This kind of wool is legendary for its ability to dry quickly and resist odor. One reviewer claimed to have worn it for “about 8 or 9 days” without washing it. Oh really? That sounded like a challenge.

For months I just couldn’t get past the high price tag. Then I found a merino shirt on sale. Several interesting retailers have big discounts in the week leading up to Labor Day. One of them – – had one for half price. So I ordered it. (This is the brown “Wall” shirt which still seems to be on sale.)

It arrived in time for a four day road trip to AnimeFest in Dallas. The plan was to wear it every day throughout the convention, disguising the experiment on alternate days by wearing a loose-fitting button up shirt on the outside. At night I would hang it up to air out. In the morning I would shower, put on my crystal deodorant (which works great if applied correctly), and wear the shirt again.

Before I reveal the outcome, let me give the second reason for the experiment. It’s what Tim Ferriss would call a “comfort challenge” – an exercise meant to face fears directly and thus get past them. Seneca’s 18th letter to Lucilius also provided inspiration. You should read the whole letter, but here’s a quote:

Set aside a certain number of days, during which you shall be content with the scantiest and cheapest fare, with coarse and rough dress, saying to yourself the while: “Is this the condition that I feared?”

Arguably there’s nothing coarse or rough about jersey-knit merino. I certainly wasn’t going miss any meals. But never mind that. I’m sure Seneca would understand the point: I was terrified at the thought of reusing a dirty shirt.

So here’s how it went. A few notes: These shirts have an “athletic” fit. In other words, if you normally wear size XL, you’d need to order XXL. That size didn’t actually exist for this shirt, so mine was a little on the tight side. It didn’t look bad, though. This wool is soft and cuddly. Overall it’s very comfortable.

A day passed. Then another. Somewhere along the way I decided to order two more shirts. These were a slightly different model, identical except for the colors. Also they were slightly cheaper and available in XXL.

Nobody around me seemed to notice anything unusual. Occasionally I would smell something bad and ask myself “Could it be me?” Then I’d go to a different room and the smell would be gone; it always turned out to be someone else. Many anime fans are notoriously young and indifferent to personal hygiene.

Soon AnimeFest was over, and I was back home – and still wearing the shirt. It didn’t smell bad at all, unless I stuck my nose directly into the armpit seam and inhaled. In that spot from that distance it was, in Dana’s words, “a bit whiffy”. But otherwise it was fine.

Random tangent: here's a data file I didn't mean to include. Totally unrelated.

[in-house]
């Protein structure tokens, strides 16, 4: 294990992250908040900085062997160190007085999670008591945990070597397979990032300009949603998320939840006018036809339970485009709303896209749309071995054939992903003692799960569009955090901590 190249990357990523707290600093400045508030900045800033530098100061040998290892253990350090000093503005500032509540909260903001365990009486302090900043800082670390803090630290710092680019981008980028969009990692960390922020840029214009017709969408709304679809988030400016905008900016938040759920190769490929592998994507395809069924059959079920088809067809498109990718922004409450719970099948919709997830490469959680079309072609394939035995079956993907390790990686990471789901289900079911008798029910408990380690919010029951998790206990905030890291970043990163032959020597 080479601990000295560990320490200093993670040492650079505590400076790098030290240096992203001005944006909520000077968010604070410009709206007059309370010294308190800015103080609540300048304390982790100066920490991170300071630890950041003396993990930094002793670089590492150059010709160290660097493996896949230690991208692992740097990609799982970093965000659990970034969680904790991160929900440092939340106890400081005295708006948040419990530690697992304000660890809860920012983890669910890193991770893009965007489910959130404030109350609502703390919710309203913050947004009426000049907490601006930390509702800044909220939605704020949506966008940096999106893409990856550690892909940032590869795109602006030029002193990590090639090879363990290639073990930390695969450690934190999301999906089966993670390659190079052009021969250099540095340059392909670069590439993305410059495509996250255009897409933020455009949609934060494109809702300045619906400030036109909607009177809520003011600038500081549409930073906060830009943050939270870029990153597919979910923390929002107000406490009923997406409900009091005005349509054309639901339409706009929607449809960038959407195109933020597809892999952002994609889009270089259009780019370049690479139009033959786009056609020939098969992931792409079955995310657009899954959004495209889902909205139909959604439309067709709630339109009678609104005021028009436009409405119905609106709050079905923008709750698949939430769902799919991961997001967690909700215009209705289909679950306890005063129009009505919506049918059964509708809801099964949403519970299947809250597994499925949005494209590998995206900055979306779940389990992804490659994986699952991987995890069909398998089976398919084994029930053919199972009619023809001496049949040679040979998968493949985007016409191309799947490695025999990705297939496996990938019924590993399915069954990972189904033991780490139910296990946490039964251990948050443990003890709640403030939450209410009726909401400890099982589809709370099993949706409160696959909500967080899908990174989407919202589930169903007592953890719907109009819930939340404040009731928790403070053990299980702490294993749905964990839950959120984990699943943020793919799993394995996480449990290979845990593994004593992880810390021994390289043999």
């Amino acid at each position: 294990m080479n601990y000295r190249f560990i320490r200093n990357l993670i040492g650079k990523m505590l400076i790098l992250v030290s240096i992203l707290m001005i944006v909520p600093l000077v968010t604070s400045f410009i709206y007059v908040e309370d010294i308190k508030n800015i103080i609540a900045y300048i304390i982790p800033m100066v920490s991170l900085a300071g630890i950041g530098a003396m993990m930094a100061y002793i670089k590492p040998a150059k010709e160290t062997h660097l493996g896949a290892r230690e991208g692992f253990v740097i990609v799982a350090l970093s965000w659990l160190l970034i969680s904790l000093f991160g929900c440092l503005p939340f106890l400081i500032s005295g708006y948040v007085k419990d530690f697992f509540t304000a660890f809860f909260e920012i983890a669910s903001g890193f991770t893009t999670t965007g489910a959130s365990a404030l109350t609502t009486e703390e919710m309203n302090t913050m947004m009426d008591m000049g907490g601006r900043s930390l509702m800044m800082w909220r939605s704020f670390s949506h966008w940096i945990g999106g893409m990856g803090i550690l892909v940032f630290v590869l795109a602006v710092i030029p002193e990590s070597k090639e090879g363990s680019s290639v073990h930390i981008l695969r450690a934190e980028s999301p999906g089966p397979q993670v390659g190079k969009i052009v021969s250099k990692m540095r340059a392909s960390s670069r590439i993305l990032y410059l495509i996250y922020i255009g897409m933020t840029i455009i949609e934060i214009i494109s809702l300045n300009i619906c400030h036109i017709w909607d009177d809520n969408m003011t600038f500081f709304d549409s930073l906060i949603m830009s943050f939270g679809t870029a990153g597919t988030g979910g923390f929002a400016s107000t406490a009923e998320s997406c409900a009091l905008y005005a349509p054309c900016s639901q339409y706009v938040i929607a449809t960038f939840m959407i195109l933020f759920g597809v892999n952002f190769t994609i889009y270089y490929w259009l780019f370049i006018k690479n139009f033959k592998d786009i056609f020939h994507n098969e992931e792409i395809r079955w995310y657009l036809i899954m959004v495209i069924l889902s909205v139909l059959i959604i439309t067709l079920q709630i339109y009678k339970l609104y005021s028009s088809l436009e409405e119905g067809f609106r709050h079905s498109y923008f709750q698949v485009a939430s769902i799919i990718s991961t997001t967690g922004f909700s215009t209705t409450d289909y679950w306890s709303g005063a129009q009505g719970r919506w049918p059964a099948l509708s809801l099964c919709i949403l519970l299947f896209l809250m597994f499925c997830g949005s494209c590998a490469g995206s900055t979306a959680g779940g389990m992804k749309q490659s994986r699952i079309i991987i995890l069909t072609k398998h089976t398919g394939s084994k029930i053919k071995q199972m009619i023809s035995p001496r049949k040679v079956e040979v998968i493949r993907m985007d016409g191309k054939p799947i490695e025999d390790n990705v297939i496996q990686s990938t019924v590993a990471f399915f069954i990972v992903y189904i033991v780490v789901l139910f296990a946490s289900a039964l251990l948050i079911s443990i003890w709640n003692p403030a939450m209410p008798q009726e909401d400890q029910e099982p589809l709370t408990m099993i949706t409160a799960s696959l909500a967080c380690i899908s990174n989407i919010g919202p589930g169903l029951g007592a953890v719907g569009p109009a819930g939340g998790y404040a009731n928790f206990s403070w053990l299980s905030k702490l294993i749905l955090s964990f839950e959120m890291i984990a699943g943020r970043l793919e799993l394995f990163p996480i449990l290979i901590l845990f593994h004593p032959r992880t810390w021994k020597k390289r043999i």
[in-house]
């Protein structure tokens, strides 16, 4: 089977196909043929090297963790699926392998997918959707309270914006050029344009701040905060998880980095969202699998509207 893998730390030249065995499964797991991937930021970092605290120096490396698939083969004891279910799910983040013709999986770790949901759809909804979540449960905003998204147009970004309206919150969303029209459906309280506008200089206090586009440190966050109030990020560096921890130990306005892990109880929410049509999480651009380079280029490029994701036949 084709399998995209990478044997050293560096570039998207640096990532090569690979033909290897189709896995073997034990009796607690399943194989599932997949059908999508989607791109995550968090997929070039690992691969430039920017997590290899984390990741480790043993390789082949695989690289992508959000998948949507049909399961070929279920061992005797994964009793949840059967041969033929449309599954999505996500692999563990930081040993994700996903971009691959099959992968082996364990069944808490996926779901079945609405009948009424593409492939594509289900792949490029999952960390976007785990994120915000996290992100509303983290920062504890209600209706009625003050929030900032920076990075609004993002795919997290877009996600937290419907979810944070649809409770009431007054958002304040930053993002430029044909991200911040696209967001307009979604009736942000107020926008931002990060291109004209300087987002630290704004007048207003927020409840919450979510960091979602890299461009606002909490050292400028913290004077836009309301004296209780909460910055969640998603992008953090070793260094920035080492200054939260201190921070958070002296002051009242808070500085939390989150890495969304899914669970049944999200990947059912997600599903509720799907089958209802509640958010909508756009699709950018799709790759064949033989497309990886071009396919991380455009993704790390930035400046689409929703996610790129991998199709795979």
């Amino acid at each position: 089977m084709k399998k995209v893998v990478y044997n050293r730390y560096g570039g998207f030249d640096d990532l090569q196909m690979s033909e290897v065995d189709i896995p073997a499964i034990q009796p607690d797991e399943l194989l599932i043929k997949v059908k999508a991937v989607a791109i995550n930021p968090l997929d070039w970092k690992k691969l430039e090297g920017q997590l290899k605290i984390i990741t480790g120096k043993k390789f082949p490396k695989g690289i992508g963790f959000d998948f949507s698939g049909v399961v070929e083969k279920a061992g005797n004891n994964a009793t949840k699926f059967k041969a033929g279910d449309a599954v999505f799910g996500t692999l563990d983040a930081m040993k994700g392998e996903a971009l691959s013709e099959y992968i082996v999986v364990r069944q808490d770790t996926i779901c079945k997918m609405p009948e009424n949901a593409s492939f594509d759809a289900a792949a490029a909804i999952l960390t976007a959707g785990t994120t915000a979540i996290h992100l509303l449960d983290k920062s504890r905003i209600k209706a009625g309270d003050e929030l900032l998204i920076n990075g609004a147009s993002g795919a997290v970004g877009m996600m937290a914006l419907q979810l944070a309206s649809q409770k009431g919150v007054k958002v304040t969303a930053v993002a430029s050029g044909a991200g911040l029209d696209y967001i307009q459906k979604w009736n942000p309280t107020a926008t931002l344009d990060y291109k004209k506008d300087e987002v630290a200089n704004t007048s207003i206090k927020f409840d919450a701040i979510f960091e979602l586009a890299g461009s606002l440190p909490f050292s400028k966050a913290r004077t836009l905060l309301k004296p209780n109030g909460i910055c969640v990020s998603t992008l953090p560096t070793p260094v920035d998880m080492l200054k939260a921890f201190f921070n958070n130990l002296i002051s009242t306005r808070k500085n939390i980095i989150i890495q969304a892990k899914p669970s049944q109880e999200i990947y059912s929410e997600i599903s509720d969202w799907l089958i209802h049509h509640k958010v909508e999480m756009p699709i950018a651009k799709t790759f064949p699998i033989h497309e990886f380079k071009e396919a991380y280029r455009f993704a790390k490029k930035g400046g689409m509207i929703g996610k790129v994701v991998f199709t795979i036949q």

Was this the condition that I had feared?

On day 7 it started to pick up cooking odors. On day 8 I wore it to the YMCA during my workout. (It did that job beautifully.) My new shirts had been delivered, and it was time for a quick wash in the sink. By morning it had air-dried back to a clean smell.

So I started wearing one of the new arrivals, a black shirt with blue seams. This time I washed it approximately every other night. Once or twice I switched back to the brown shirt for a change of scenery. I wore the black shirt all through FenCon this past weekend, washing it once after Blake wiped snot across my shoulder. I’m even wearing it right now.

18 days with 2 shirts. I’m going to call this experiment a success. Maybe tomorrow I’ll try the grey shirt.

The video is from Scott’s first day of kindergarten. Yes, I know I misspelled “kindergarten” twice in the titles. I usually end up calling it “kiddie garden” anyway.

“Cheese quesadilla!”

Note: The video and still photos were taken with my new iPhone 4. Editing was done in iMovie on my Mac.

Still shaving, a year later

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It’s been a year or so since I posted any news about my shaving experiments. I haven’t given up on it, and I haven’t settled into a final long-term pattern either. Something interesting came up yesterday. It’s time for an update.

First, some lessons over the past several months:

Shaving oil (instead of soap or cream) is not at all useful on a dry face. On a wet face it’s okay, but really it needs some very hot soapy water to de-gunk the blade periodically. I’ve found one exception where the shaving oil seems to work reasonably well – but more on that later. Most of the time, shaving oil is better used after shaving as a soothing lotion.

Sometimes my low-end Braun electric razor is still good enough. A real blade does a faster and closer shave, but the electric version isn’t as rough on the skin. Also, it effectively allows separating bathing from shaving. This is useful if the daily routine has been scrambled – when traveling, for example. On that subject, the electric razor goes through the Airport Insecurity checkpoint without any fuss – no sharp blade, no liquids. (Never mind that the power cord would make an excellent silent weapon. But don’t tell them that.) So I’m not giving away my Braun yet.